“Under our former model, we weren’t poised to best compete in that space.”

The new model will have the reestablished 2nd Fleet operate both as the Atlantic operational naval arm of U.S. Northern Command – for training and operations like disaster relief – and work along with U.S. 6th Fleet as the operational arm for U.S. European Command.

In the new construct, the command will focus on operations in the North Atlantic and the Arctic in an effort to renew a dormant capability for the U.S. Navy to operate in the High North, Lewis said. However, Lewis said that Chief of Naval Operations Adm. John Richardson’s intent for the command was less about geographical boundaries and more about providing reliable command and control to naval forces in the European and Atlantic theaters.

“The imperative that standing up 2nd Fleet and doing things differently in that regard by CNO has been that we have to erase those seams that aren’t natural geographic seams, otherwise seams are where adversaries can take advantage. Where we have seams is where we have vulnerabilities,” he told USNI News following the event.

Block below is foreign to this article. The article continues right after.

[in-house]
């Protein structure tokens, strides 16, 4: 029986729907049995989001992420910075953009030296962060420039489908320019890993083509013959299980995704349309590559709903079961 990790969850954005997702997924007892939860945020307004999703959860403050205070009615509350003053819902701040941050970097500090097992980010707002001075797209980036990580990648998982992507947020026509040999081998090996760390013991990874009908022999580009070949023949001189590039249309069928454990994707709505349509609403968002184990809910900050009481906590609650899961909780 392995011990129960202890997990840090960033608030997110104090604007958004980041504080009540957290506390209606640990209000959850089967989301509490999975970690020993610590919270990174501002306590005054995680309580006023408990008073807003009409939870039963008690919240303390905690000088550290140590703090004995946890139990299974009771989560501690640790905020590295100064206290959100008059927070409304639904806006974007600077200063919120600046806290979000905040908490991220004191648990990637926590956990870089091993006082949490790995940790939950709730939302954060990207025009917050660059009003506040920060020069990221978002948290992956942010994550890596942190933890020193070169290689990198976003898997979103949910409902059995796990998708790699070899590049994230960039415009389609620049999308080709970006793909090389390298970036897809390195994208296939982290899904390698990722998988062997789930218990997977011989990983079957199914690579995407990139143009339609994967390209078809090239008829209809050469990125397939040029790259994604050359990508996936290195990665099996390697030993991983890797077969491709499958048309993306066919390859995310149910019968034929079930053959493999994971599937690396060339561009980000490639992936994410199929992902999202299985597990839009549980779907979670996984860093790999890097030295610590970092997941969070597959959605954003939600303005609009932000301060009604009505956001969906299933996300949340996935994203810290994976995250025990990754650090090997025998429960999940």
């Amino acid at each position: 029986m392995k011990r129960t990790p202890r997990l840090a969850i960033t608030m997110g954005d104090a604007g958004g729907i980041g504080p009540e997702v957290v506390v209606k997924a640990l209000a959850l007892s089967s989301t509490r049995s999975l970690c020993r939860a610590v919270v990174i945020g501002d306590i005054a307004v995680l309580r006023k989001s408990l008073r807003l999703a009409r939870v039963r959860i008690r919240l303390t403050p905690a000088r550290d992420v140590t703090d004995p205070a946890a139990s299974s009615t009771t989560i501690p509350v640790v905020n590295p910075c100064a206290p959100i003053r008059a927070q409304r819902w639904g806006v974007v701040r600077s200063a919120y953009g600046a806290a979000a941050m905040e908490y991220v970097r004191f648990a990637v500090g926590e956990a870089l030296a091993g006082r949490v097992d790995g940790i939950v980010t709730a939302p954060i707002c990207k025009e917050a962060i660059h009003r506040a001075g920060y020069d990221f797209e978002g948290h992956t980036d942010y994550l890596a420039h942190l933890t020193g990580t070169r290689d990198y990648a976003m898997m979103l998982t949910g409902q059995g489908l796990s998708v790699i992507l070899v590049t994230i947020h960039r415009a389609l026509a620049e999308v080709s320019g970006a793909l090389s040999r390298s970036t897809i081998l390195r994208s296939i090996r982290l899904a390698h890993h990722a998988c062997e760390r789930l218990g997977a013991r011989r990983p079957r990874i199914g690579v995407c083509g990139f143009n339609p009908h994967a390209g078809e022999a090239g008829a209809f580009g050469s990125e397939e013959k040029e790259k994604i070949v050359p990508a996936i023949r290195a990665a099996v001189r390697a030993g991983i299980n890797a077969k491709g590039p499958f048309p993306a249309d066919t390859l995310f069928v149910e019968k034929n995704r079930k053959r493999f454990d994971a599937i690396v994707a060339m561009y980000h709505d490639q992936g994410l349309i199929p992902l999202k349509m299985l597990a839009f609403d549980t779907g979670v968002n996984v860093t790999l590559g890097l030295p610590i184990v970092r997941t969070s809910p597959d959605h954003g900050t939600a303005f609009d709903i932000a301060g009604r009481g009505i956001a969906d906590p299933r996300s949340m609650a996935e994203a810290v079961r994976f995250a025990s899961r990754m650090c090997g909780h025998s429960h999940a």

“We’ve drawn lines in the ocean that don’t exist. Last I looked there are no fences out there.”

Lewis painted a hypothetical situation where the three-star 6th Fleet commander would have command and control of a force in the Baltic responding to an unspecified threat, while 2nd Fleet would command a force in response to a separate threat in the Mediterranean. Both would report to the four-star U.S. Naval Forces Europe/Africa commander.